Colorado v. WilsonAnnotate this Case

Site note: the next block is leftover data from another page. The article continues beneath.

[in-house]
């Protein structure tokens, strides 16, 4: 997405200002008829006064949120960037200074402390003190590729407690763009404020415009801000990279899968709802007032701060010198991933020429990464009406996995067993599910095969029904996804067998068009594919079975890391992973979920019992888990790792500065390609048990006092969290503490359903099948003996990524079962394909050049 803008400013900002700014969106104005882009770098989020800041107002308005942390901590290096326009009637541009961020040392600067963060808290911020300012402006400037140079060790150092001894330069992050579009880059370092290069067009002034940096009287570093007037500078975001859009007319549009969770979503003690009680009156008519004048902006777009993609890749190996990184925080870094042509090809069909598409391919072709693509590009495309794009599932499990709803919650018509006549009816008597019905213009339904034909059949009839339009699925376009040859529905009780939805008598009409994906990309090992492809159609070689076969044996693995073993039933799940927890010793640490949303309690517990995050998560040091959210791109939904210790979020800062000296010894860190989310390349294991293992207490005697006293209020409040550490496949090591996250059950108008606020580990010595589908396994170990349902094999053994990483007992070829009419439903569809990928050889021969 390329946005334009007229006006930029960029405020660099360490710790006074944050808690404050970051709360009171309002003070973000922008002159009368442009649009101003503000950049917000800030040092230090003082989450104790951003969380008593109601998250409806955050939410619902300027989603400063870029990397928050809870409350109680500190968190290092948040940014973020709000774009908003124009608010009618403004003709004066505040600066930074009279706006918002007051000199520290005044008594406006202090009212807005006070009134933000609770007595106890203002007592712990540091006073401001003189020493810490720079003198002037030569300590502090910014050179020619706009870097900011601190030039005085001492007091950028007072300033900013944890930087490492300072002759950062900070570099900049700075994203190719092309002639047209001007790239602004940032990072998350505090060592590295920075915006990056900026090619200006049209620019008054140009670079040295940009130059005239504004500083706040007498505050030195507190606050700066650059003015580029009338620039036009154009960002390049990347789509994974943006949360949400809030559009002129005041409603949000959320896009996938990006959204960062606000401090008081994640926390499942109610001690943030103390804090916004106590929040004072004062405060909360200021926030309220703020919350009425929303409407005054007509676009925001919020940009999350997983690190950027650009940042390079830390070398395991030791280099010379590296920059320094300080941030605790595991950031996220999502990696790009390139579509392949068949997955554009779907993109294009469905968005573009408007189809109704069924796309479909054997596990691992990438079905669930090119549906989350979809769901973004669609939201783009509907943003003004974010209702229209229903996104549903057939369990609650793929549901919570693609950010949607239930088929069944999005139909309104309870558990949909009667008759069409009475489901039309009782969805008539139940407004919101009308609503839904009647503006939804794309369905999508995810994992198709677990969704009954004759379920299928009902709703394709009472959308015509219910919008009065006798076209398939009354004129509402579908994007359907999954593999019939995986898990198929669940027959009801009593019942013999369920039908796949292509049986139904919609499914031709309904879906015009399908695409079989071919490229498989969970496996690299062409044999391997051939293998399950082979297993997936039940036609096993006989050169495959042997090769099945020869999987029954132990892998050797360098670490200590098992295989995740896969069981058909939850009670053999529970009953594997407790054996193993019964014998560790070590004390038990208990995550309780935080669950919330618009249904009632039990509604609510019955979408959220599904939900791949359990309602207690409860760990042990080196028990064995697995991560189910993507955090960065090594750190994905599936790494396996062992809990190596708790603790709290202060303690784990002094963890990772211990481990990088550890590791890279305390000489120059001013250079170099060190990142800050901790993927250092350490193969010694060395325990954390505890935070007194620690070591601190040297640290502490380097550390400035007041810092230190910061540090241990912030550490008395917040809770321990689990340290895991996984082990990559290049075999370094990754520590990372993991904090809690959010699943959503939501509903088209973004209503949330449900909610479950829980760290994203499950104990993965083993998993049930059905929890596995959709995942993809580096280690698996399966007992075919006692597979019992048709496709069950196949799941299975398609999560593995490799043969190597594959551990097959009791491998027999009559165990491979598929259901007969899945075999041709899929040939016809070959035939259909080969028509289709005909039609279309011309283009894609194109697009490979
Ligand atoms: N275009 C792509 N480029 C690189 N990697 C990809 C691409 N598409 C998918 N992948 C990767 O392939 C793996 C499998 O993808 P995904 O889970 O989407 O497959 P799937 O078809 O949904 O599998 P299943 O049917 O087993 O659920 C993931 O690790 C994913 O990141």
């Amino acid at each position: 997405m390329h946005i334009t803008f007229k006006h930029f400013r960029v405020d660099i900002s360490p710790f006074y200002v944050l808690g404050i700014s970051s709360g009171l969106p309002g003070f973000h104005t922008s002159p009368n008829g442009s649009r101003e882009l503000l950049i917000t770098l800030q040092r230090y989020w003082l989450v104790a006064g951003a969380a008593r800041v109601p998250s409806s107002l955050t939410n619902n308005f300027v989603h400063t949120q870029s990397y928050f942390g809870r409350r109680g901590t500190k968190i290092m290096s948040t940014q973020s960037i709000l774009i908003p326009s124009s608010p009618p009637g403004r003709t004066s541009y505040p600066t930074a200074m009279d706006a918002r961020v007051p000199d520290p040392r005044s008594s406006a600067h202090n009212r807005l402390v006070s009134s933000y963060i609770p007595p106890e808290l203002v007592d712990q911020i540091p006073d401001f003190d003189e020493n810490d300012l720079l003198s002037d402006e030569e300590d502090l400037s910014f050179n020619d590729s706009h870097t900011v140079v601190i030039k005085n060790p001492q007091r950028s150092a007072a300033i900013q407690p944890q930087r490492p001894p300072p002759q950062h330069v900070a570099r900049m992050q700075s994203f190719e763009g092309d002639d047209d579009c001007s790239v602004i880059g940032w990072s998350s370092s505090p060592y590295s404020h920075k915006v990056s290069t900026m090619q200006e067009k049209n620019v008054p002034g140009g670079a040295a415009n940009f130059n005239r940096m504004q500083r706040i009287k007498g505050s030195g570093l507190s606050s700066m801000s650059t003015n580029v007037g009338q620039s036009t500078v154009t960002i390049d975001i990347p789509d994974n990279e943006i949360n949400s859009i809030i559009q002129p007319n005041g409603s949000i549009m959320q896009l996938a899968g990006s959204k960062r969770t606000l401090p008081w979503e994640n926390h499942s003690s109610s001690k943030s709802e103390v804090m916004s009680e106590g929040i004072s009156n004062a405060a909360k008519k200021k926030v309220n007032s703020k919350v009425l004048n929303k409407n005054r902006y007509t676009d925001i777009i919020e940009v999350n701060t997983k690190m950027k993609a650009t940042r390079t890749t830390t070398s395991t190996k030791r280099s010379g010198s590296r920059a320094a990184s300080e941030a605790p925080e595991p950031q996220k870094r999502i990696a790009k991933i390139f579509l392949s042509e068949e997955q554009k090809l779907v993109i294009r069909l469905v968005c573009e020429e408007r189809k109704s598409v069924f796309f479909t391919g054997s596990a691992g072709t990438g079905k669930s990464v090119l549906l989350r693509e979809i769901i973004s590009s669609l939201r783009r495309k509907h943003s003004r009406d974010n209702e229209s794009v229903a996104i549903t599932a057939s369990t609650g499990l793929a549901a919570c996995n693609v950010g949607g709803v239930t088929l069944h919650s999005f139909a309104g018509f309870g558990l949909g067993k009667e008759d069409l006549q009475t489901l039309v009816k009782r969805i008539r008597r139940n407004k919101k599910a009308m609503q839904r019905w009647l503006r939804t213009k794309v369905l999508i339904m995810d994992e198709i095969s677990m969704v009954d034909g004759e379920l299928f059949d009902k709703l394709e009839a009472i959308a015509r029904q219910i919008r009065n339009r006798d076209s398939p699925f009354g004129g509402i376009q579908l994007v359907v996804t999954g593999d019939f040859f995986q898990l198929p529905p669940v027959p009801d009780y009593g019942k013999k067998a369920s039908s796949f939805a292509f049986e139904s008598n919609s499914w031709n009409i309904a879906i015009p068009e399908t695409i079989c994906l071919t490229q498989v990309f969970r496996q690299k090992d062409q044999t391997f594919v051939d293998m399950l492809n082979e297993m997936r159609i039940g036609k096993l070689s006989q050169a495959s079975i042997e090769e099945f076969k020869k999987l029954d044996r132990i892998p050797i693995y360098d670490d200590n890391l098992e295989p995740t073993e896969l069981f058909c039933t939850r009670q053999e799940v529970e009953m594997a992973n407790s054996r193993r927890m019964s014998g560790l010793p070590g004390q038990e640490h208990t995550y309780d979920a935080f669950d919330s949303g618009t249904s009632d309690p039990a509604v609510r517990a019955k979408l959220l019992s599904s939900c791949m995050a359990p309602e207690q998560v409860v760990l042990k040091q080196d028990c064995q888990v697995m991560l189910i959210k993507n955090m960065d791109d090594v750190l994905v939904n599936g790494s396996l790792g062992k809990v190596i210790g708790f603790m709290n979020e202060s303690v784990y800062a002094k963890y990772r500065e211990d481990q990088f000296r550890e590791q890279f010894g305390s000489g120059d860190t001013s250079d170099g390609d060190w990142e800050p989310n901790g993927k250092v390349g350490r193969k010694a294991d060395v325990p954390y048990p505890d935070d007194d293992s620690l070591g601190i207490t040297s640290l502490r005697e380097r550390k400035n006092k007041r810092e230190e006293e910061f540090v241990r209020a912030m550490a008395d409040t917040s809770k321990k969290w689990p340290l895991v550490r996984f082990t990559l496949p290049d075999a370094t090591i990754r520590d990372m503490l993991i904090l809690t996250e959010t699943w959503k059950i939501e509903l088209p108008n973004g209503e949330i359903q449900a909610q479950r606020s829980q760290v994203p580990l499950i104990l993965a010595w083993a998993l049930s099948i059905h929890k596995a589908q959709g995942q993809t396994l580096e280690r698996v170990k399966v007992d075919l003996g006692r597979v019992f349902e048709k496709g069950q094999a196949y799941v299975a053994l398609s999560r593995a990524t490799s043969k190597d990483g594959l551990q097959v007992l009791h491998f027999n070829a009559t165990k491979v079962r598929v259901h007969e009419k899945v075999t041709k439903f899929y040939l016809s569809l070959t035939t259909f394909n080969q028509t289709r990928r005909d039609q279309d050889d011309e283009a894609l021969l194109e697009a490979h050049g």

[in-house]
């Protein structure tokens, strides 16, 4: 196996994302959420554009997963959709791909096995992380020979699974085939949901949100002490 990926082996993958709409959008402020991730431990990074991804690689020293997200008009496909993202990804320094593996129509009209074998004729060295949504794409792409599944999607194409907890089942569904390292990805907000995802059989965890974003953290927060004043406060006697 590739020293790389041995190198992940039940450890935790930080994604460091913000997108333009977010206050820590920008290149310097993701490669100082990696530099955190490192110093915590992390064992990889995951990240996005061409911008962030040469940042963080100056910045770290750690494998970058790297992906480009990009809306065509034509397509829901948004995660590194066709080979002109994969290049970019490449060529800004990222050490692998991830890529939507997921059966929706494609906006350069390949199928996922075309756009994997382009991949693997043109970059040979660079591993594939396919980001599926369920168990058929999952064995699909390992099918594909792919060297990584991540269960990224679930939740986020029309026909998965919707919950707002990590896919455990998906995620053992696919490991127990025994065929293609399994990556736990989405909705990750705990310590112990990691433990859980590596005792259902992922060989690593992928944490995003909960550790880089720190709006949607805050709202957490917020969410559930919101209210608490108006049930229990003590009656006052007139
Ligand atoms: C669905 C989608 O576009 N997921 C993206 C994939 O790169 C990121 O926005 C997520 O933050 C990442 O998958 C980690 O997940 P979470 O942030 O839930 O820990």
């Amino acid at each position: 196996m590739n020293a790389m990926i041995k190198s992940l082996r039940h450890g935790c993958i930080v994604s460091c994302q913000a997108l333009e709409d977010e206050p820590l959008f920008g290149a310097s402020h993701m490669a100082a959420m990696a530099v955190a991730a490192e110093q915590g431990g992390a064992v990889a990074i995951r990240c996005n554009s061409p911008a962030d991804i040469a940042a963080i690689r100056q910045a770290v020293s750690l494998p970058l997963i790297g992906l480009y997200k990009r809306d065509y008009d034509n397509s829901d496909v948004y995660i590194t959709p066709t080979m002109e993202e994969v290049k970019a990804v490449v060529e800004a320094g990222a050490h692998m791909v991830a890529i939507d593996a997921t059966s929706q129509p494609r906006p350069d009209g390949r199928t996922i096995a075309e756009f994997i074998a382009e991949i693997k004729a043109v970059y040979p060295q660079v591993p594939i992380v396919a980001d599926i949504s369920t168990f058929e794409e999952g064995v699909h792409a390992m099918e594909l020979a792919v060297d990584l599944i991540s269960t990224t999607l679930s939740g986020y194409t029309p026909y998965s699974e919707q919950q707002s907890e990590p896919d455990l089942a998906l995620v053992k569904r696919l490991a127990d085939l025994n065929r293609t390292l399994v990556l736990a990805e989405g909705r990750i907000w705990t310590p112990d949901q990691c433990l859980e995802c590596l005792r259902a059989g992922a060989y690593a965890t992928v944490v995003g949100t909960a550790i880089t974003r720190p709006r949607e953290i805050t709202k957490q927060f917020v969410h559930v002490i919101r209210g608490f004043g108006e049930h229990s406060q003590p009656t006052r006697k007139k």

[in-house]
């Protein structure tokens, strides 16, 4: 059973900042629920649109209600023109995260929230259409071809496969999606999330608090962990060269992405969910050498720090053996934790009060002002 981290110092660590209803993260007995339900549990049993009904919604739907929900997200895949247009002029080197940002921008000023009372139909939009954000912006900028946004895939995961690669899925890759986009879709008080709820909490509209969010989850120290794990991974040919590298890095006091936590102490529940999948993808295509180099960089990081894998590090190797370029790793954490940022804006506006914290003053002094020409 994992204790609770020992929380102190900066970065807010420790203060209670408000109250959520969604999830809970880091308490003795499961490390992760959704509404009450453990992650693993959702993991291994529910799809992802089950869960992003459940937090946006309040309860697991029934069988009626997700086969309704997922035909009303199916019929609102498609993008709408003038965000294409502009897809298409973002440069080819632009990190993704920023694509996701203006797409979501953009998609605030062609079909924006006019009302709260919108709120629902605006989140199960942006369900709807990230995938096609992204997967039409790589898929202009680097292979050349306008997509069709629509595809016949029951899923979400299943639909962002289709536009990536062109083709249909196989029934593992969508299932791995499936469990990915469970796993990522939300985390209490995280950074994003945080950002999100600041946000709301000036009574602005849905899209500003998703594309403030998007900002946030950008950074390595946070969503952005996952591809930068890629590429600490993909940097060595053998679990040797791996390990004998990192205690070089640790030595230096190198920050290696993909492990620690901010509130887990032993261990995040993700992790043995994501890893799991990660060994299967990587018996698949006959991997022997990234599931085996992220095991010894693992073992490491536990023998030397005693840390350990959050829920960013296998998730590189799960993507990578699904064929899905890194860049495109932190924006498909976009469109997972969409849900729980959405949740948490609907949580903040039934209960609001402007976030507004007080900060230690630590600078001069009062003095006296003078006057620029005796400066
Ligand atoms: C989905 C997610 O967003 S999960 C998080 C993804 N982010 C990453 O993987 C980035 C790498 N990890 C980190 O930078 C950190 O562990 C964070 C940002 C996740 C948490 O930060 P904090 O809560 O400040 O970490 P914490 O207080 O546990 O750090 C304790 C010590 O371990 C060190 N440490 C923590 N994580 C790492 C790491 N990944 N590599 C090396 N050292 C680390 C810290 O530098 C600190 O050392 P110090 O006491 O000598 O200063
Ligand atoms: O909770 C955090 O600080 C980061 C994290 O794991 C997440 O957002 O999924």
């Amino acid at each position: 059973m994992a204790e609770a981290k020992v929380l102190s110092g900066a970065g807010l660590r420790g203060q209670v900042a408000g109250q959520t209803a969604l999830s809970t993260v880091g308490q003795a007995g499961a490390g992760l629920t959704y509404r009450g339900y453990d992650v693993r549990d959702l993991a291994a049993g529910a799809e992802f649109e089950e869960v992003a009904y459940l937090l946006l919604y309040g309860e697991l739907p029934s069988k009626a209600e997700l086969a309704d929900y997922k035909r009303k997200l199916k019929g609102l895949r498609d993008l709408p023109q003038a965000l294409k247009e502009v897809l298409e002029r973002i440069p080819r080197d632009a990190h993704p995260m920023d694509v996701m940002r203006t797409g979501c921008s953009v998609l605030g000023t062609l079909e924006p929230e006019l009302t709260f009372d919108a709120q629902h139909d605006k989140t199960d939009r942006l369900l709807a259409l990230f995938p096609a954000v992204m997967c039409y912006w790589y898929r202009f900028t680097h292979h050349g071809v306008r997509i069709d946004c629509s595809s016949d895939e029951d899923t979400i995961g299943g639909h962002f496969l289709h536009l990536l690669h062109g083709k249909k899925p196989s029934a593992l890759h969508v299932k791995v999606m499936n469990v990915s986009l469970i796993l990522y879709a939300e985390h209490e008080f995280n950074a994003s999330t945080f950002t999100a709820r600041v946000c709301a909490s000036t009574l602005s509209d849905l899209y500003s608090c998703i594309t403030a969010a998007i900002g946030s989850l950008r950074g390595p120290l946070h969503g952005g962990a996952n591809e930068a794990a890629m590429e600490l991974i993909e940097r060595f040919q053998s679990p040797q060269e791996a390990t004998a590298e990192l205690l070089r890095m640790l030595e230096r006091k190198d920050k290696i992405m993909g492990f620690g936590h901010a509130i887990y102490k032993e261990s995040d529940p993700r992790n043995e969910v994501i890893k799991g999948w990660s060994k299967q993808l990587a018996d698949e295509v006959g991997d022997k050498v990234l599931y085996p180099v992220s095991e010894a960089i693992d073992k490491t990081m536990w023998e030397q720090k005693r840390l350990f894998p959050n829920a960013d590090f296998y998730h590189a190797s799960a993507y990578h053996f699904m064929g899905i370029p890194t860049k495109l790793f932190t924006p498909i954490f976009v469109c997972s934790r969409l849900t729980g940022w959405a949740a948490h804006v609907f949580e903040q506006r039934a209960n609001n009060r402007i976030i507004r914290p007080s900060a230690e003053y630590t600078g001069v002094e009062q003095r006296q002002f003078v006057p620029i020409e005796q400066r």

This case centered on appropriate resolution of a Batson challenge. Petitioner Derrick Wilson objected to the prosecutor’s use of a peremptory strike to excuse a black veniremember and argued that the strike violated the Equal Protection Clause of the Fourteenth Amendmen tas interpreted in "Batson v. Kentucky," (476 U.S. 79 (1986)). The trial court allowed the prosecutor to articulate a race-neutral reason for the strike. She explained that the prospective juror appeared uncomfortable with DNA evidence and the lack of eyewitness identification. Defense counsel responded that the prospective juror’s responses indicated “the exact opposite,” but the trial court accepted the prosecutor’s explanation and denied Wilson’s Batson challenge. The jury later found Wilson guilty of sexual assault, second-degree kidnapping, and unlawful sexual contact. Wilson appealed, and the court of appeals held that the trial court clearly erred in denying his Batson challenge. The State appealed, and the Colorado Supreme Court reversed. The Court held that a prosecutor’s error in recollection did not compel a finding of purposeful discrimination in contravention of the Equal Protection Clause pursuant to Batson. "Rather, the Batson analysis requires the trial court to assess the credibility of the proponent of a peremptory strike and determine whether to believe her race-neutral explanation. Unless the opponent of the strike can prove purposeful discrimination, the trial court should deny the Batson challenge."